Current Diabetes Reports

, 14:518

Interleukin-7 and Type 1 Diabetes

Pathogenesis of Type 1 Diabetes (A Pugliese, Section Editor)

DOI: 10.1007/s11892-014-0518-9

Cite this article as:
Monti, P. & Bonifacio, E. Curr Diab Rep (2014) 14: 518. doi:10.1007/s11892-014-0518-9
Part of the following topical collections:
  1. Topical Collection on Pathogenesis of Type 1 Diabetes


Antigen-experienced T-cells directly target and destroy insulin-producing beta cells in patients with Type 1 diabetes. Consequently, T-cells are also major targets of immunomodulatory strategies that aim to prevent or delay the immune mediated loss of islet beta-cell function. These strategies have had modest success, prompting efforts into better defining the mechanisms that drive the differentiation of quiescent autoreactive clones into pathogenic effector and memory T-cells. Recent and novel findings now indicate that in addition to the classic mechanisms of antigenic recognition, autoreactive T-cell differentiation and expansion can be boosted by the homeostatic cytokine interleukin-7. In this article, we discuss recent evidence of the role of IL-7 mediated T-cell proliferation in the pathogenesis of Type 1 diabetes and the rationale for including immunomodulatory molecules targeting the IL-7/IL-7R axis in immunotherapeutic strategies to control beta-cell autoimmunity.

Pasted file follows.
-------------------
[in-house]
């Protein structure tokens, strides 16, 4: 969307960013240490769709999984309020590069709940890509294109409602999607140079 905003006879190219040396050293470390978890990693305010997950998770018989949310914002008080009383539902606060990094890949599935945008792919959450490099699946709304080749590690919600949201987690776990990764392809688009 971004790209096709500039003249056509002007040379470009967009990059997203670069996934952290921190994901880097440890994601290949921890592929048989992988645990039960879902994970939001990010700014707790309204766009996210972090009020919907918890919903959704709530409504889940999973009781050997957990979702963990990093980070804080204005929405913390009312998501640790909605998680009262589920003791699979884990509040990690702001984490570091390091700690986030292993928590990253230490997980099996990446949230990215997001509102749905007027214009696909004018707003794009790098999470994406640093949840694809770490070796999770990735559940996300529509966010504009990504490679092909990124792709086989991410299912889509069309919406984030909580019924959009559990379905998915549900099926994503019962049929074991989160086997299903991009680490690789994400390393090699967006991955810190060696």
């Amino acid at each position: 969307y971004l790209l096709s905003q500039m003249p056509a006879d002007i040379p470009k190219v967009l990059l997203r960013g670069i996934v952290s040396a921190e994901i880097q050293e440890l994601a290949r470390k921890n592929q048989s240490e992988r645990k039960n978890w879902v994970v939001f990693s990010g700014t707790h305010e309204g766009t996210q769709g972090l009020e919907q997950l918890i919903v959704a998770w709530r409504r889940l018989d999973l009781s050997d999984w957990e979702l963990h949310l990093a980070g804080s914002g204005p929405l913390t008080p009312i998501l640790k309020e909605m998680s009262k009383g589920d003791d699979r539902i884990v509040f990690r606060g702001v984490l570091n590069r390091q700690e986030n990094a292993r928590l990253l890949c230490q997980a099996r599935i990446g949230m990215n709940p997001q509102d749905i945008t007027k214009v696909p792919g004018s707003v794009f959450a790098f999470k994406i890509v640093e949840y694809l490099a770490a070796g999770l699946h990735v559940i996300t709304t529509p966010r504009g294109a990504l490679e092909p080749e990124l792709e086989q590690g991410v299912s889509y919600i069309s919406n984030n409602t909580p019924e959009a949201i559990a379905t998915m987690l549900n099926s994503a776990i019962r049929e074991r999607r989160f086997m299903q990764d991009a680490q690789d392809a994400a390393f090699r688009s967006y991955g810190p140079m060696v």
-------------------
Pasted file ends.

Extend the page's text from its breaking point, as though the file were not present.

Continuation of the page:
Type 1 diabetes Interleukin-7 IL-7 IL-7 receptor Soluble IL-7Rα sCD127 Homeostatic proliferation T-cells 

Copyright information

© Springer Science+Business Media New York 2014

Authors and Affiliations

  1. 1.Diabetes Research Institute (DRI)IRCCS San Raffaele Scientific InstituteMilanItaly
  2. 2.DFG-Center for Regenerative Therapies DresdenTechnische Universität DresdenDresdenGermany

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